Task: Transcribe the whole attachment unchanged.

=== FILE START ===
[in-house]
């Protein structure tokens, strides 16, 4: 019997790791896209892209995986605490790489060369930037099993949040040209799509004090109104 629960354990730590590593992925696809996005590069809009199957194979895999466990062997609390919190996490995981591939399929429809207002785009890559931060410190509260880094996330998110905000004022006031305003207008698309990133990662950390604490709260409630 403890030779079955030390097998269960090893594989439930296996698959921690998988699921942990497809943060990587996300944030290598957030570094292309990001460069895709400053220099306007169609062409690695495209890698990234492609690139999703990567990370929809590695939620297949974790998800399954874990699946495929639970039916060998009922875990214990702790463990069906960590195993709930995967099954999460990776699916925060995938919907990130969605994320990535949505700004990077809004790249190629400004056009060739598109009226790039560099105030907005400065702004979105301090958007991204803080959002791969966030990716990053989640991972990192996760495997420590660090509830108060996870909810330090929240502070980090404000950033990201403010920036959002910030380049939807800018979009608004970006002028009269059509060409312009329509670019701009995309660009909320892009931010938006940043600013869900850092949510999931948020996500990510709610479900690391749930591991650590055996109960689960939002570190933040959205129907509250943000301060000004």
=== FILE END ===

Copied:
[in-house]
């Protein structure tokens, strides 16, 4: 019997790791896209892209995986605490790489060369930037099993949040040209799509004090109104 629960354990730590590593992925696809996005590069809009199957194979895999466990062997609390919190996490995981591939399929429809207002785009890559931060410190509260880094996330998110905000004022006031305003207008698309990133990662950390604490709260409630 403890030779079955030390097998269960090893594989439930296996698959921690998988699921942990497809943060990587996300944030290598957030570094292309990001460069895709400053220099306007169609062409690695495209890698990234492609690139999703990567990370929809590695939620297949974790998800399954874990699946495929639970039916060998009922875990214990702790463990069906960590195993709930995967099954999460990776699916925060995938919907990130969605994320990535949505700004990077809004790249190629400004056009060739598109009226790039560099105030907005400065702004979105301090958007991204803080959002791969966030990716990053989640991972990192996760495997420590660090509830108060996870909810330090929240502070980090404000950033990201403010920036959002910030380049939807800018979009608004970006002028009269059509060409312009329509670019701009995309660009909320892009931010938006940043600013869900850092949510999931948020996500990510709610479900690391749930591991650590055996109960689960939002570190933040959205129907509250943000301060000004």